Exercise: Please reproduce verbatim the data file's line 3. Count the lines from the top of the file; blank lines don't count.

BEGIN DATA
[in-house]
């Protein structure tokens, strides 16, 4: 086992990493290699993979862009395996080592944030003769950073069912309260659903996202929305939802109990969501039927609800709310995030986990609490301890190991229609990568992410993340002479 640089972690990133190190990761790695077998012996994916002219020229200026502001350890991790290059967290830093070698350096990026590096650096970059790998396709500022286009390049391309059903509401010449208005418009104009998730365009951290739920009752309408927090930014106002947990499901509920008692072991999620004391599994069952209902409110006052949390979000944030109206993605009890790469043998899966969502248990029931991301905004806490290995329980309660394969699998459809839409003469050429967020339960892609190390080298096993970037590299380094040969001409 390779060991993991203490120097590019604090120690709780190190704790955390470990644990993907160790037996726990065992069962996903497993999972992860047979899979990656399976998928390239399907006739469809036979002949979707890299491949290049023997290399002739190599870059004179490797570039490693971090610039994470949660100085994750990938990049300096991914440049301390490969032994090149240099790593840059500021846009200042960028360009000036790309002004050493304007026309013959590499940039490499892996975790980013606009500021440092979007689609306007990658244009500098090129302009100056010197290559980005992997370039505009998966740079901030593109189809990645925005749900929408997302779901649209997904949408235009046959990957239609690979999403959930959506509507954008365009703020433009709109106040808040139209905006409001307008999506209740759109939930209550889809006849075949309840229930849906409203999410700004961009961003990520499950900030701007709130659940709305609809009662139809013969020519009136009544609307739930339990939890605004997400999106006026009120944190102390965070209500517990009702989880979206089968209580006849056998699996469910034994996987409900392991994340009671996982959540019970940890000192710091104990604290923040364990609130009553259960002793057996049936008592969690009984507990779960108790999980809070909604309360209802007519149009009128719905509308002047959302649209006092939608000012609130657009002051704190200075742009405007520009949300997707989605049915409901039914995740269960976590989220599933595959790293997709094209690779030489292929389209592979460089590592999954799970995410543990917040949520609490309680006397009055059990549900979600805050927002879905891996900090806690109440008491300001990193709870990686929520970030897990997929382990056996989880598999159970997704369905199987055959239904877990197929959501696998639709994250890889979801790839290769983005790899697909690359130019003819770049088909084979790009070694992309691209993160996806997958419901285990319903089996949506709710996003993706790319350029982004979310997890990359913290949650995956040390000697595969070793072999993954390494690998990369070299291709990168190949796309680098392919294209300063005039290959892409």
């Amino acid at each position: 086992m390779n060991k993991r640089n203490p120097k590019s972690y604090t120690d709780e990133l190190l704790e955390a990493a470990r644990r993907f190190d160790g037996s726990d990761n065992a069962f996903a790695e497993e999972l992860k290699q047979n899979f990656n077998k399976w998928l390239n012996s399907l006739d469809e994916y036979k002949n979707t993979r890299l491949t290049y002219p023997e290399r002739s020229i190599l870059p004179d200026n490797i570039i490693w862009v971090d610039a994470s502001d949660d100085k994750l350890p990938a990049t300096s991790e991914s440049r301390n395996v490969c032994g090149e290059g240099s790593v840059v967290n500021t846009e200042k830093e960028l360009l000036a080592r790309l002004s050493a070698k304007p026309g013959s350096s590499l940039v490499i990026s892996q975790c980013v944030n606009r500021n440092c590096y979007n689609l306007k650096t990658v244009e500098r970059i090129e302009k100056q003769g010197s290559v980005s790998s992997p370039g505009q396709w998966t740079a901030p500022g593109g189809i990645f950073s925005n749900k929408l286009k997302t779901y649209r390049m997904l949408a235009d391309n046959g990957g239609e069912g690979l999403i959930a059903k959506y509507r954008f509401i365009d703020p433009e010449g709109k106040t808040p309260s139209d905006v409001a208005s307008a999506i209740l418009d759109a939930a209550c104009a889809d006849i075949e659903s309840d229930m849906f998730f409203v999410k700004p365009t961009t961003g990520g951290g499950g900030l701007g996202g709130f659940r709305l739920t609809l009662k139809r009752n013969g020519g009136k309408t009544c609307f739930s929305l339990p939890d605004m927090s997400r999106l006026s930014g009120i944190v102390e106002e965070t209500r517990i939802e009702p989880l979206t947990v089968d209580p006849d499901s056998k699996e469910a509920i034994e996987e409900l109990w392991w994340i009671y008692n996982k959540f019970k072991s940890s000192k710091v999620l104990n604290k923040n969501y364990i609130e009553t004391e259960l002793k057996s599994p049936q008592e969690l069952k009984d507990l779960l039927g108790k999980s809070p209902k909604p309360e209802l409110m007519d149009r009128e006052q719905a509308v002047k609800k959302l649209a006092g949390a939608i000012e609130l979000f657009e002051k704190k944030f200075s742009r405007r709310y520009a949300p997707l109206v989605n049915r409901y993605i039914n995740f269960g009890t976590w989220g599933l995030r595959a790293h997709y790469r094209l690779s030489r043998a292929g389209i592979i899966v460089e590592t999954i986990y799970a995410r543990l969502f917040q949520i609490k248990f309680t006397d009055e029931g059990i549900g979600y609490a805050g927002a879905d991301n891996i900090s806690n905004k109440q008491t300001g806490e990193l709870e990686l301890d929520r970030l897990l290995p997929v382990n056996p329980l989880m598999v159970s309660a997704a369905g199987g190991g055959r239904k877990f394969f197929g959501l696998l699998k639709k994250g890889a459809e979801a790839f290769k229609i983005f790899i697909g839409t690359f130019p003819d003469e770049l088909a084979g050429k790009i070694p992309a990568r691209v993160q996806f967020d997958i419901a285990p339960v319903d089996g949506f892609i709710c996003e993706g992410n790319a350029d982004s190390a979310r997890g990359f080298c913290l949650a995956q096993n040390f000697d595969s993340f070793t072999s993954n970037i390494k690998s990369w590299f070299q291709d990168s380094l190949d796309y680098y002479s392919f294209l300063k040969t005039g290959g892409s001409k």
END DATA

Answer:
């Amino acid at each position: 086992m390779n060991k993991r640089n203490p120097k590019s972690y604090t120690d709780e990133l190190l704790e955390a990493a470990r644990r993907f190190d160790g037996s726990d990761n065992a069962f996903a790695e497993e999972l992860k290699q047979n899979f990656n077998k399976w998928l390239n012996s399907l006739d469809e994916y036979k002949n979707t993979r890299l491949t290049y002219p023997e290399r002739s020229i190599l870059p004179d200026n490797i570039i490693w862009v971090d610039a994470s502001d949660d100085k994750l350890p990938a990049t300096s991790e991914s440049r301390n395996v490969c032994g090149e290059g240099s790593v840059v967290n500021t846009e200042k830093e960028l360009l000036a080592r790309l002004s050493a070698k304007p026309g013959s350096s590499l940039v490499i990026s892996q975790c980013v944030n606009r500021n440092c590096y979007n689609l306007k650096t990658v244009e500098r970059i090129e302009k100056q003769g010197s290559v980005s790998s992997p370039g505009q396709w998966t740079a901030p500022g593109g189809i990645f950073s925005n749900k929408l286009k997302t779901y649209r390049m997904l949408a235009d391309n046959g990957g239609e069912g690979l999403i959930a059903k959506y509507r954008f509401i365009d703020p433009e010449g709109k106040t808040p309260s139209d905006v409001a208005s307008a999506i209740l418009d759109a939930a209550c104009a889809d006849i075949e659903s309840d229930m849906f998730f409203v999410k700004p365009t961009t961003g990520g951290g499950g900030l701007g996202g709130f659940r709305l739920t609809l009662k139809r009752n013969g020519g009136k309408t009544c609307f739930s929305l339990p939890d605004m927090s997400r999106l006026s930014g009120i944190v102390e106002e965070t209500r517990i939802e009702p989880l979206t947990v089968d209580p006849d499901s056998k699996e469910a509920i034994e996987e409900l109990w392991w994340i009671y008692n996982k959540f019970k072991s940890s000192k710091v999620l104990n604290k923040n969501y364990i609130e009553t004391e259960l002793k057996s599994p049936q008592e969690l069952k009984d507990l779960l039927g108790k999980s809070p209902k909604p309360e209802l409110m007519d149009r009128e006052q719905a509308v002047k609800k959302l649209a006092g949390a939608i000012e609130l979000f657009e002051k704190k944030f200075s742009r405007r709310y520009a949300p997707l109206v989605n049915r409901y993605i039914n995740f269960g009890t976590w989220g599933l995030r595959a790293h997709y790469r094209l690779s030489r043998a292929g389209i592979i899966v460089e590592t999954i986990y799970a995410r543990l969502f917040q949520i609490k248990f309680t006397d009055e029931g059990i549900g979600y609490a805050g927002a879905d991301n891996i900090s806690n905004k109440q008491t300001g806490e990193l709870e990686l301890d929520r970030l897990l290995p997929v382990n056996p329980l989880m598999v159970s309660a997704a369905g199987g190991g055959r239904k877990f394969f197929g959501l696998l699998k639709k994250g890889a459809e979801a790839f290769k229609i983005f790899i697909g839409t690359f130019p003819d003469e770049l088909a084979g050429k790009i070694p992309a990568r691209v993160q996806f967020d997958i419901a285990p339960v319903d089996g949506f892609i709710c996003e993706g992410n790319a350029d982004s190390a979310r997890g990359f080298c913290l949650a995956q096993n040390f000697d595969s993340f070793t072999s993954n970037i390494k690998s990369w590299f070299q291709d990168s380094l190949d796309y680098y002479s392919f294209l300063k040969t005039g290959g892409s001409k």